Since the tuning frequencies and the Q factor of the resonance cavities and the drift lengths are so selected as to cause the electron beam velocity-modulated by the intermediate cavity at the upstream of the output cavity and further by the cavity at the further upstream side to have large fundamental components immediately before the gap of the output cavity, the input-to-output conversion efficiency of the klystron unit is enhanced. In this case, when the electron beam passes through the output gap and is velocity-modulated, since the electron beam has a large velocity distribution, very slow electrons tend to be produced, however, which are not directed in the reverse direction, or not accelerated to the input cavity. Thus, in general, the electrons of such slow velocity are collected in the tube 37 at the downstream side of the gap of the output cavity. Therefore, the electric potential on the beam path in the tube is lowered, and the electrons of slow velocity fed later are turned back toward the input cavity by the repelling force of the spatial charge in this range, thereby increasing the reverse electron stream. When this reverse electron stream is fed back to the intermediate or input cavity, undesired unstable phenomenon such as the above-described vibration of the output signal, the variation in the output level or an oscillation occurs. On the contrary, the cylindrical magnetic member 51 is provided to diverge the magnetic flux on the beam path from the gap or the vicinity of the gap of the output cavity and to abruptly decrease the magnetic flux density from the gap or the vicinity of the gap in the klystron unit according to the embodiment of the present invention. In this manner, the electrons of slow velocity, after passing through the gap of the output cavity, are forcibly bent radially, thereby directing the electrons to the inner wall surface of the sixth drift tube 37 at this part. Therefore, the decrease in the electric potential in the drift tube can be prevented, and the electrons of slow velocity fed later can be similarly collected by the drift tube, thereby suppressing the production of the reverse electrons returning toward the intermediate and input cavities.

The inventor of the present invention measured the maximum input-to-output conversion efficiency in the range that the klystron unit stably operates by disposing an iron cylinder having 1.5 mm thick, 120 mm bore and 53 mm long as the member 51 so that one end is contacted with the pole plate 40 where the bore (diameter) of the central hole of the plate 40 was 32 cm, the length from the plate 40 to the gap of the output cavity was 100 mm and the minimum bore of the drift tube 37 was 22 mm. As a result, the efficiency of the klystron having no member 51 was approximately 55%, while the efficiency of the klystron having the member 51 has been improved to 63%. In this embodiment, when the length of the member 51 is shortened by approximately a half to 28 mm, the effect was extremely reduced. On the other hand, when the length of the member 51 was largely increased and hence when the length was increased to provide the magnetic flux density distribution to diverge the magnetic flux from for upstream from the gap of the output cavity such as from the vicinity of the interaction gap in the cavity of one cavity upstream of the output cavity, the main electron beam itself is apprehended to be disordered in the focusing. Experimentally, the lines of magnetic force and hence the magnetic flux may be diverged from a point which is disposed at a distance shorter than 3/5 of the distance from the center of the gap g of the output cavity to the center of the gap of the intermediate cavity at the upstream side, preferably 1/5 to 2/5 of the distance isolated from the center of the gap g of the output cavity.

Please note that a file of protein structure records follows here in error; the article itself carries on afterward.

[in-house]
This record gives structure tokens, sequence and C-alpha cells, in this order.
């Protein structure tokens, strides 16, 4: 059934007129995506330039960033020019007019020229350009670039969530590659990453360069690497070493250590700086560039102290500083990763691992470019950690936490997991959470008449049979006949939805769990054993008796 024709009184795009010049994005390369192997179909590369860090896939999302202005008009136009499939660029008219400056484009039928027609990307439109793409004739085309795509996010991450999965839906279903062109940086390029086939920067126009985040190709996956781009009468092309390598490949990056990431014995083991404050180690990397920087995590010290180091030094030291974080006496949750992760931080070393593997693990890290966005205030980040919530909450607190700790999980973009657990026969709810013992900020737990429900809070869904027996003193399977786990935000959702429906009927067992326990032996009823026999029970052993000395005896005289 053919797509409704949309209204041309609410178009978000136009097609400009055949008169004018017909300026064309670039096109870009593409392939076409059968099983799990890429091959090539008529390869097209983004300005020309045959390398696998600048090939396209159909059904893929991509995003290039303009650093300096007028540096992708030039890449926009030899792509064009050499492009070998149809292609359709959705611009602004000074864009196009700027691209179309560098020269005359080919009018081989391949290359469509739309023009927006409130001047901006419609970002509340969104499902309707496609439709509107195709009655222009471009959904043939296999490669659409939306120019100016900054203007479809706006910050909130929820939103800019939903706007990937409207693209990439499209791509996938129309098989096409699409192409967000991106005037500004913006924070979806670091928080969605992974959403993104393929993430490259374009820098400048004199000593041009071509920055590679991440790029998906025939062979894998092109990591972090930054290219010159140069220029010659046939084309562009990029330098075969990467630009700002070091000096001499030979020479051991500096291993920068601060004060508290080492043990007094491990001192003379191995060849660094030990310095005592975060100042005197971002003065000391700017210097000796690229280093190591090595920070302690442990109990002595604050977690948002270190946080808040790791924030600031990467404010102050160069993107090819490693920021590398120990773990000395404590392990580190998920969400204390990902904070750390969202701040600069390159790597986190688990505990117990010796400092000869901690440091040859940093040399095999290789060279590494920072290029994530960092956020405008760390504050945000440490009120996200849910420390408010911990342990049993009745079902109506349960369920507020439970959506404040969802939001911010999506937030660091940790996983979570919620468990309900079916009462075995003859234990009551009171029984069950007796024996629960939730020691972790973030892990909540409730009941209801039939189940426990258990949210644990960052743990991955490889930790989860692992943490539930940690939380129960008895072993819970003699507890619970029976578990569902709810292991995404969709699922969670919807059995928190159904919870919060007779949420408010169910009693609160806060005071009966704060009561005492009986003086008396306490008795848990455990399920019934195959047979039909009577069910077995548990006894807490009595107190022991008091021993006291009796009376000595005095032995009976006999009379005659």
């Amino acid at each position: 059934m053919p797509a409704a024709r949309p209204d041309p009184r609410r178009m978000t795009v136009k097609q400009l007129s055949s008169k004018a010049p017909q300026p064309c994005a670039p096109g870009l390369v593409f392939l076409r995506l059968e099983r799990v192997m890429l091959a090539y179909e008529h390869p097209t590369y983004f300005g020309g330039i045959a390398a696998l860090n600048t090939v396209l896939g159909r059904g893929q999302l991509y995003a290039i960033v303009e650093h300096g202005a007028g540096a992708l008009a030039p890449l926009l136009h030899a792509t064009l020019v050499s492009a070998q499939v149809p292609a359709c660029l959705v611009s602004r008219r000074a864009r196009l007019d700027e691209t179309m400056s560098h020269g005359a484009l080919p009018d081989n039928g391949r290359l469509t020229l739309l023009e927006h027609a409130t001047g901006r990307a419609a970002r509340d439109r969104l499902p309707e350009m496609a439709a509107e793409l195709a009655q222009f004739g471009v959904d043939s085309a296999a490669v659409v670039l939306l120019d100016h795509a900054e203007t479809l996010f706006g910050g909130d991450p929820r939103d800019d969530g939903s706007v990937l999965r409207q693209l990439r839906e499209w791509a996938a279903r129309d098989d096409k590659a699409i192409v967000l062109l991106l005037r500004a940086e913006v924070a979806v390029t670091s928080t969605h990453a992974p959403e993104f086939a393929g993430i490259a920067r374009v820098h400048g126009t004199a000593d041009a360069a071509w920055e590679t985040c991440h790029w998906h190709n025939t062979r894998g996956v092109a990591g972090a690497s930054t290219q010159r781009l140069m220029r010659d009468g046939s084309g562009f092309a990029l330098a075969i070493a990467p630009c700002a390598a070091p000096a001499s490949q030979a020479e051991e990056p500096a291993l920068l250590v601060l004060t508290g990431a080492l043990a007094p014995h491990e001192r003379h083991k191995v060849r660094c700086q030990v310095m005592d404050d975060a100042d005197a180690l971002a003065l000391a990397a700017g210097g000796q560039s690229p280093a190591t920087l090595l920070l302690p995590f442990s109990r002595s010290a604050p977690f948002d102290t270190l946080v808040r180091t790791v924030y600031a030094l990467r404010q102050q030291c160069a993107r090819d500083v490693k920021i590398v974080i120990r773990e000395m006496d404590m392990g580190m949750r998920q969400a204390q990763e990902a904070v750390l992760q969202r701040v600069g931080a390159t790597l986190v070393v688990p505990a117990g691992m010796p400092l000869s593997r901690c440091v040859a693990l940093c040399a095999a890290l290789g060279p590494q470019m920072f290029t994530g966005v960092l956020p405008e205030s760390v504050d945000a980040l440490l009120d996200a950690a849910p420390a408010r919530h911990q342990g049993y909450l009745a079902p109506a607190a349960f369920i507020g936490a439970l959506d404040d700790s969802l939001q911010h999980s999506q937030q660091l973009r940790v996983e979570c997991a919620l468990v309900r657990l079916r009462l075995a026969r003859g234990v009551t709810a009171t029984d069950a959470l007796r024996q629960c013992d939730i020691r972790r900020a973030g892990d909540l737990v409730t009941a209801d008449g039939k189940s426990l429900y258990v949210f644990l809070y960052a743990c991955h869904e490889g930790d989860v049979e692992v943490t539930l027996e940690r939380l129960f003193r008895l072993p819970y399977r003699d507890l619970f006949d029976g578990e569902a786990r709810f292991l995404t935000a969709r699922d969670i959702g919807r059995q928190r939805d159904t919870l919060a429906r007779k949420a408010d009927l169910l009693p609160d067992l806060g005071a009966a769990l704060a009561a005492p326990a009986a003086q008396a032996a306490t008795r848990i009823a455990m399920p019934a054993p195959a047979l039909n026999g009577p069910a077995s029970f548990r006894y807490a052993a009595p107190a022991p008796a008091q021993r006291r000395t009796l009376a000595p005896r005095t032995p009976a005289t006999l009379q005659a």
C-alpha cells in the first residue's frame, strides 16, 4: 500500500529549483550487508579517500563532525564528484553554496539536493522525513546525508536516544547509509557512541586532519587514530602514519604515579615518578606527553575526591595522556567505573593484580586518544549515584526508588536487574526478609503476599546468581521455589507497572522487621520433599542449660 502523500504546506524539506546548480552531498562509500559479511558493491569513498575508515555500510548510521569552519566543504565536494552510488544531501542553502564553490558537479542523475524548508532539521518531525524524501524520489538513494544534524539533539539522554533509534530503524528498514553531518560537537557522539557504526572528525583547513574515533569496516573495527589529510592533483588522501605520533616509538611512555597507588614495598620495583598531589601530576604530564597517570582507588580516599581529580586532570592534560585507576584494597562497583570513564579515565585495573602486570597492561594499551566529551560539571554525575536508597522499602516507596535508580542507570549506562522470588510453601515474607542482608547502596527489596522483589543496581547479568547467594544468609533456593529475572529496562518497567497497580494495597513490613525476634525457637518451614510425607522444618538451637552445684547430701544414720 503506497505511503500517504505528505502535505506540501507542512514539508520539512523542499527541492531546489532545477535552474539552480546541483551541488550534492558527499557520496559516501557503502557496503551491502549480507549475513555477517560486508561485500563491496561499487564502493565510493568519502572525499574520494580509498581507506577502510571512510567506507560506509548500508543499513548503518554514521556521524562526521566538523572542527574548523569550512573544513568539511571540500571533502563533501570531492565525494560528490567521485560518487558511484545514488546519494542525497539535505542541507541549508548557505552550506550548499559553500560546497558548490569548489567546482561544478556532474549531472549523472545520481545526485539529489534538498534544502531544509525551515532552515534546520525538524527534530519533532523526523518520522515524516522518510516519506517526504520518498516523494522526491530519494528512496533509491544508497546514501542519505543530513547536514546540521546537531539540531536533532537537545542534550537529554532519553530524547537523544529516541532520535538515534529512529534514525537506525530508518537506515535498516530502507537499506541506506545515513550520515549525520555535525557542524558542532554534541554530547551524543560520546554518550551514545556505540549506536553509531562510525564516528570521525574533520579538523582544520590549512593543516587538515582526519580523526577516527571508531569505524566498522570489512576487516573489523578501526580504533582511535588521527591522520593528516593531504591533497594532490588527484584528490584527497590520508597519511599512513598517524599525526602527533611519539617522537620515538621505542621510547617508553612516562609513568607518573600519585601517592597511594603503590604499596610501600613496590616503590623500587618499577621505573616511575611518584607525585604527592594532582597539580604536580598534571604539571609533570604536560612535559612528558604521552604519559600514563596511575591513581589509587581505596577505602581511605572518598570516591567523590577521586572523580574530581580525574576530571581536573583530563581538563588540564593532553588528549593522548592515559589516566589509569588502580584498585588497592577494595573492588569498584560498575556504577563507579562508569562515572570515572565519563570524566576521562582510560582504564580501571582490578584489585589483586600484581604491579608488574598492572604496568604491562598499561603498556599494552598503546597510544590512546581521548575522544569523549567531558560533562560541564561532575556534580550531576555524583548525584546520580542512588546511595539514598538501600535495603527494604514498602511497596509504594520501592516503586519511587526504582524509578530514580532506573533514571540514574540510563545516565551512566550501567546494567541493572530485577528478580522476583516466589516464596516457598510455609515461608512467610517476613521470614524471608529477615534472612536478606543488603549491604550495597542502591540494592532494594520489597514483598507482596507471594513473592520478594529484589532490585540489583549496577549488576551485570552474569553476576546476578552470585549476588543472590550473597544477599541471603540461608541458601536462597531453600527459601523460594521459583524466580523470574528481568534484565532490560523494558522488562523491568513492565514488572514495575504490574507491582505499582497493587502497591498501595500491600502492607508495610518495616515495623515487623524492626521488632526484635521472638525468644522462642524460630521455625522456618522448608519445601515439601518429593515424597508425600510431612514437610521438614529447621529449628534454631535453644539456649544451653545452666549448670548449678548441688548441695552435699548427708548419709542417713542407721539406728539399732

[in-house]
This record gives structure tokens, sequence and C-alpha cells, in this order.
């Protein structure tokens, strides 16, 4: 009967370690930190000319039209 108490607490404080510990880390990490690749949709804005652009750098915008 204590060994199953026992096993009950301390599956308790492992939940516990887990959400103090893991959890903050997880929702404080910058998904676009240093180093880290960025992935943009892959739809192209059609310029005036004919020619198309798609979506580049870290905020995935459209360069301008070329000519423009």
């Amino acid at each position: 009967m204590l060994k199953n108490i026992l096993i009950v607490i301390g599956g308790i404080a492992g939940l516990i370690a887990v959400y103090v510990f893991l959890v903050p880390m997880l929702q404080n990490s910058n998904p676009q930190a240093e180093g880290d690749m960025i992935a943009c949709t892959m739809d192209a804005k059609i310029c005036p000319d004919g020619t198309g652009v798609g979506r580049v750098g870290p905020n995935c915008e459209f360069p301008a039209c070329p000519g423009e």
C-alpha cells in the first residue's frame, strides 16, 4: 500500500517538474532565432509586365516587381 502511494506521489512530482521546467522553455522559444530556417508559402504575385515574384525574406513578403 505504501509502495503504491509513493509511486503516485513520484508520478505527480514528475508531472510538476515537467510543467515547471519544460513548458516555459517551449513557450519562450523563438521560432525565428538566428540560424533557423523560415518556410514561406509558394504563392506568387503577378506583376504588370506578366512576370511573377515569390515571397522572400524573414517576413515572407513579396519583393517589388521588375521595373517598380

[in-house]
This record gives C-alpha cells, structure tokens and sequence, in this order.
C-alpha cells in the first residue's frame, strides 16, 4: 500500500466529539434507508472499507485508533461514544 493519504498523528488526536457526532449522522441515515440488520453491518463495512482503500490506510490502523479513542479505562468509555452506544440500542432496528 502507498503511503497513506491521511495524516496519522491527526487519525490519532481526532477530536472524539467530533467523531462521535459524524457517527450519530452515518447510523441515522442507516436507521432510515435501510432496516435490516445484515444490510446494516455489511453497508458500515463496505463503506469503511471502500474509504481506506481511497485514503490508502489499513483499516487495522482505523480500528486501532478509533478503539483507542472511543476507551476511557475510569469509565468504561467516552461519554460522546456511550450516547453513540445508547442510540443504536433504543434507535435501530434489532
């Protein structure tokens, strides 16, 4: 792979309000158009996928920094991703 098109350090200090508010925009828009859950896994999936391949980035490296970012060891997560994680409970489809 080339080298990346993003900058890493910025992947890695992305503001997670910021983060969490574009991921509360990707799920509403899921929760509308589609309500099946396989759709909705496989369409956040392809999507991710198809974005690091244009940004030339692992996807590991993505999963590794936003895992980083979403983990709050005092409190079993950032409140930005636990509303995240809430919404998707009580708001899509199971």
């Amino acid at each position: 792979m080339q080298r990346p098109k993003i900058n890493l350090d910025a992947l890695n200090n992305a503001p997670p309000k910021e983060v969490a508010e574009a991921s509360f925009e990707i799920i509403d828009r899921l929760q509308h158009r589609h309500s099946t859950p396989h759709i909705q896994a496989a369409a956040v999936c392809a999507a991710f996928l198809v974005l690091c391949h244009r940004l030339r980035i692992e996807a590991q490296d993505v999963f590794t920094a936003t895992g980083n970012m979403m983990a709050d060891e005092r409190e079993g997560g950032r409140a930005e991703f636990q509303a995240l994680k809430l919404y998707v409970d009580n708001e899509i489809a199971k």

The member 51 may be disposed slightly apart from the pole plate 40. In this case, in order to effectively diverge the magnetic flux, it is necessary to lengthen the member 51 a little. If the member 51 is disposed slightly apart from the plate 40, the member 51 is magnetically coupled to the plate 40 through the little space. Accordingly, there is no problem in practical use. It is confirmed by the measurements that the forward electron beam directed from the input cavity side to the collector section is almost collected to the collector section even if this member 51 is disposed. More particularly, the klystron unit was operated and measured in the state that a body current of the electron stream flowing to the drift tube and a collector current of the electron beam collected at the collector section were isolated electrically by the spacer 60 shown in FIG. 4, while the electric potentials of the drift tube and the collector section were the same. In this measurement, when the collector current was 2.1 A, the body current was 10 mA in the case of no member 51, while the body current was slghtly increased to 15 mA in the case of the klystron of the present invention having the member 51. This current of 15 mA is mere 0.7% of the collector current, which is not of sufficient degree for disturbing the main electron beam flow to the collector section. In this manner, the magnetic field distribution of the present invention does not almost affect the adverse influence of the main electron beam flow, but operates on the electrons of slow velocity or reverse electron flow to rapidly collect them to the drift tube.